Smokeless Tobacco Advertising Myths
Smokeless Tobacco Advertising Myths
Here’s something we know for sure: You work hard to earn your paycheck, and you know the value of a dollar. But the tobacco industry is working just as hard to get you to spend that paycheck on chewing tobacco, snus, snuff, or dip. How else can you explain that, during 2005, the five largest tobacco manufacturers spent a record $251 million to advertise smokeless tobacco? That’s $688,000 per day! Annually, smokeless tobacco is a $3.5 billion industry in the United States alone, and it’s the only area of the tobacco industry where business is booming. Sales of smokeless tobacco—often called spit tobacco or chewing tobacco—rose 6 percent during 2004, even while cigarette sales fell by 3 percent.
Not surprisingly, the tobacco industry has brought out the heavy marketing artillery to increase profits even more. And guess what? You are their target buyer. Smokeless tobacco advertising, which is banned from television, shows up in magazines, often is aimed at young people, and is zeroing in on young men. Doesn’t it make you feel a little mad to be caught in the crosshairs? Get your chewing tobacco facts here and expose their advertising myths.
The tobacco industry hopes it can smoke out new users with advertising come-ons such as these:
Smokeless tobacco: the "healthier" alternative
The most common advertising myth may be that smokeless tobacco is less of a health risk than cigarettes. Some ads suggest that cigarette smokers should switch to smokeless tobacco as a safer alternative. The fact is, chewing tobacco has higher nicotine levels, making it more addictive than cigarettes. The effects of smokeless tobacco cause significant health risks, including oral cancer and cancer of the intestines and stomach. Some studies estimate that smokeless tobacco users increase their risk of oral cancer by as much as 50 percent. Long-term use of smokeless tobacco has been linked to heart disease. Smokeless ≠ Harmless contains a full list of health risks and the effects of chewing tobacco.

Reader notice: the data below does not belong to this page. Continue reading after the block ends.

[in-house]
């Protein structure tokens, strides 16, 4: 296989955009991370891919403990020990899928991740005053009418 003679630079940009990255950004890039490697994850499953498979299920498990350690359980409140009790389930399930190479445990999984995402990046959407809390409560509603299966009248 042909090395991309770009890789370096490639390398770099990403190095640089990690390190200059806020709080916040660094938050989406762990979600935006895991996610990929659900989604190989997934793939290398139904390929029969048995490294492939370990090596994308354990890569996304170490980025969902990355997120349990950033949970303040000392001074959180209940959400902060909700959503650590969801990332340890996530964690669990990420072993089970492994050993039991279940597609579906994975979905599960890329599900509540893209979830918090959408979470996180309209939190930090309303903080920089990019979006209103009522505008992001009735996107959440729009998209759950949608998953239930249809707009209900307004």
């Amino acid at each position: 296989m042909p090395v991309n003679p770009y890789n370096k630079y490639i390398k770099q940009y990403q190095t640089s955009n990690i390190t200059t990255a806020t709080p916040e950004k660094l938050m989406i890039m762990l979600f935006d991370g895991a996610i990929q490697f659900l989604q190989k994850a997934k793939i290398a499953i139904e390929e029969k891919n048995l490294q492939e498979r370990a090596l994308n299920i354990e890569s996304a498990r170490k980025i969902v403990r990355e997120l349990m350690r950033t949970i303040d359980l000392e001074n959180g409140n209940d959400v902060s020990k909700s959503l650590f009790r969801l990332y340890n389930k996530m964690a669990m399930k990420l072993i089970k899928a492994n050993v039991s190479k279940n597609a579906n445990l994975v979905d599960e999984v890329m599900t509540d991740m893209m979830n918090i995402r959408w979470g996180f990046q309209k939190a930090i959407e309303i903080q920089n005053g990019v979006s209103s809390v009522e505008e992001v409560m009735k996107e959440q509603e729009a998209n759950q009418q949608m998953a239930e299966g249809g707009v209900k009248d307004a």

At least half of all regular smokeless tobacco users will develop leukoplakia after about 3 years. Leukoplakia is pretty revolting—tough, scaly, white sores that often form in the mouth where users hold their chaw. These sores turn into oral cancer in about 3 to 5 percent of cases. Other common side effects of using smokeless tobacco, even for a short time, include gum disease, stained and loose teeth, cavities, and teeth that are sensitive to heat and cold. All in all, your mouth becomes a muddy, murky, crumbling mess.
"I’m too sexy for my cigs."
Many ads suggest that smokeless tobacco is better for your social life because it won’t make your hair, clothes, and breath smell like an ashtray. But smokeless tobacco is hardly date-bait. What’s so attractive about bulging cheeks, gunk stuck in your teeth, permanently discolored teeth, and frequent spitting? Surgery for oral cancer, which may remove parts of your face, tongue, cheek, or lip, also may put a real crimp in your social and love life. Half of a face, a big chunk missing from your tongue…none of that makes for a great love connection.
These same ads may claim that smokeless tobacco is better than cigarettes because it can be used at work and other public places where smoking is banned. No secondhand smoke, no problem, right? Wrong. Spitting is disgusting, particularly if you don’t have a pot to spit into. And a spit cup? Like carrying a sewer drain in your hand.
Be the spitting image of your sports idol!
Ten years ago, more than 40 percent of professional baseball players used chewing tobacco. A lot of young people associate smokeless tobacco with their favorite players. But baseball players and managers have wised up, and the game has turned. The percentage of ball players who currently chew or dip has dropped to 25 percent. Most players who still chew or dip want to quit because chewing tobacco damages an athlete’s skills and health. Nicotine in tobacco narrows blood vessels, reducing the amount of blood the heart can pump throughout the body. Less blood flow means dizziness and slower reaction times.
Major League Baseball has banned chewing tobacco companies from giving samples to players or advertising in stadiums. Chewing tobacco companies can’t get to the players as easily, so they’re going after the fans, but now you are forewarned. Play smart! Ban smokeless tobacco from your own life as well.
Don’t buy into the tobacco industry’s marketing hype. The effects of chewing tobacco are a danger to your health, your career, and your good looks. If you smoke cigarettes, don’t even think about switching to smokeless tobacco. The only safe alternative to cigarette use is no tobacco at all. If you already dip or chew, make a quit plan. Thinking About Quitting Tobacco will get you started.